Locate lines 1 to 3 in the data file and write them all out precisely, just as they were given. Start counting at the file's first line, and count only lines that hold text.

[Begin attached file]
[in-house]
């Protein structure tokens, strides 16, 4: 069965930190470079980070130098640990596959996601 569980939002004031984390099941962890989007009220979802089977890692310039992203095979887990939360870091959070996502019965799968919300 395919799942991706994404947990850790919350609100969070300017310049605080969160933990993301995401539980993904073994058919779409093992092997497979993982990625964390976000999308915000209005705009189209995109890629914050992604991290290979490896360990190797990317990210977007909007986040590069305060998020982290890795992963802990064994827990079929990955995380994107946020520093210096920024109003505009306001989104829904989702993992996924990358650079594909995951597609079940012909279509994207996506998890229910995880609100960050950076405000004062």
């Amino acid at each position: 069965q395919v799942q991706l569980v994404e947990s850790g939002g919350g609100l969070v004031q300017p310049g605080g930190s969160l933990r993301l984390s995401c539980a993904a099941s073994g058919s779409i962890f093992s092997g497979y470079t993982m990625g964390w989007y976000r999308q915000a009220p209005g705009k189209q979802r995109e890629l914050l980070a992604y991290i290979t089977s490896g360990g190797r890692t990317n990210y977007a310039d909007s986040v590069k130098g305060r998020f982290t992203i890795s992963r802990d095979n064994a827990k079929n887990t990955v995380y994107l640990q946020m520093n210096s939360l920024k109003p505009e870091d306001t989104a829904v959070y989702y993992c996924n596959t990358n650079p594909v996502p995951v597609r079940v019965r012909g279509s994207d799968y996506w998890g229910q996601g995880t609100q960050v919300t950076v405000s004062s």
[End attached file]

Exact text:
[in-house]
């Protein structure tokens, strides 16, 4: 069965930190470079980070130098640990596959996601 569980939002004031984390099941962890989007009220979802089977890692310039992203095979887990939360870091959070996502019965799968919300 395919799942991706994404947990850790919350609100969070300017310049605080969160933990993301995401539980993904073994058919779409093992092997497979993982990625964390976000999308915000209005705009189209995109890629914050992604991290290979490896360990190797990317990210977007909007986040590069305060998020982290890795992963802990064994827990079929990955995380994107946020520093210096920024109003505009306001989104829904989702993992996924990358650079594909995951597609079940012909279509994207996506998890229910995880609100960050950076405000004062």
């Amino acid at each position: 069965q395919v799942q991706l569980v994404e947990s850790g939002g919350g609100l969070v004031q300017p310049g605080g930190s969160l933990r993301l984390s995401c539980a993904a099941s073994g058919s779409i962890f093992s092997g497979y470079t993982m990625g964390w989007y976000r999308q915000a009220p209005g705009k189209q979802r995109e890629l914050l980070a992604y991290i290979t089977s490896g360990g190797r890692t990317n990210y977007a310039d909007s986040v590069k130098g305060r998020f982290t992203i890795s992963r802990d095979n064994a827990k079929n887990t990955v995380y994107l640990q946020m520093n210096s939360l920024k109003p505009e870091d306001t989104a829904v959070y989702y993992c996924n596959t990358n650079p594909v996502p995951v597609r079940v019965r012909g279509s994207d799968y996506w998890g229910q996601g995880t609100q960050v919300t950076v405000s004062s």